National Geographic Reader: George Washington Carver, by Kitson Jazynka is one of a series of leveled readers that brings historical figures to life.
Although America has heard many stories about George Washington Carver, this book is different in that it brings some of the more vague aspects of Carver’s life to the forefront. For example, young readers ages 4 to 6 learn that Carver lived in a rickety cabin that did not look to be much larger than an above-the-ground planting container for a garden bed. They learn that he and his mother were kidnapped from their owner, and that he was returned and his mother was not. They also learned that his owners, Moses and Susan Carver, decided to raise him even after slavery was over.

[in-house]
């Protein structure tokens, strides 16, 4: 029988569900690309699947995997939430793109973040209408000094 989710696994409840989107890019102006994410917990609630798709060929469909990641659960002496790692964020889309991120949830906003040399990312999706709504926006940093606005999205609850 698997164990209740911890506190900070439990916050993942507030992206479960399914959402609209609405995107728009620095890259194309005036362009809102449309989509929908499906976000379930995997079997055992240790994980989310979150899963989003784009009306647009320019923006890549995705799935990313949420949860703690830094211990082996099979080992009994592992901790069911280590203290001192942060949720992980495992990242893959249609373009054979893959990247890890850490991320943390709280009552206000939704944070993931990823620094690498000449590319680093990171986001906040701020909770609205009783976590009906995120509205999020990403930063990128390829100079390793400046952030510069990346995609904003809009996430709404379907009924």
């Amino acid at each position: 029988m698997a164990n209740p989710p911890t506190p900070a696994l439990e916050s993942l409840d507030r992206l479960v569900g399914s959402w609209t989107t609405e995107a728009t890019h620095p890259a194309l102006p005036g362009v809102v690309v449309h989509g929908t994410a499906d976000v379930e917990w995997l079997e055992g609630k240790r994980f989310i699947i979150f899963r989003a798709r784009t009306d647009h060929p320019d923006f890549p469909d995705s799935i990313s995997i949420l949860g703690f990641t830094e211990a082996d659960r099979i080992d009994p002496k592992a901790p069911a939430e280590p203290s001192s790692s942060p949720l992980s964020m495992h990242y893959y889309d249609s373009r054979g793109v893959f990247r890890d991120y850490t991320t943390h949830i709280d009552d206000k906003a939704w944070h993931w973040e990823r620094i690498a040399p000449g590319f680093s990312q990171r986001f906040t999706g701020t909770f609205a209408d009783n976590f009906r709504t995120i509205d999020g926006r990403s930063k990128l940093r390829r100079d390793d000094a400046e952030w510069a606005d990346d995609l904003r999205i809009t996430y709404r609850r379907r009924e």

Readers learn Carver’s passions, like the fact that he collected rocks and loved gardening. In the meantime, they learn that Americans of Carver’s day did not typically shop for their food in stores, but did their own farming to raise the food they would eat. The book goes on to tell young readers how Carver helped people with sick plants, made paint from berries and made paint brushes out of twigs, and advised three US presidents about the art of farming.
This is a vibrant little book designed especially for the emerging independent reader. It includes amazing photographs, a detailed time line, word pronunciation, and even a quiz for the quick-minded. Highly recommended for lower-elementary classrooms that discuss US history, social justice and careers.
Best wishes and happy inventing,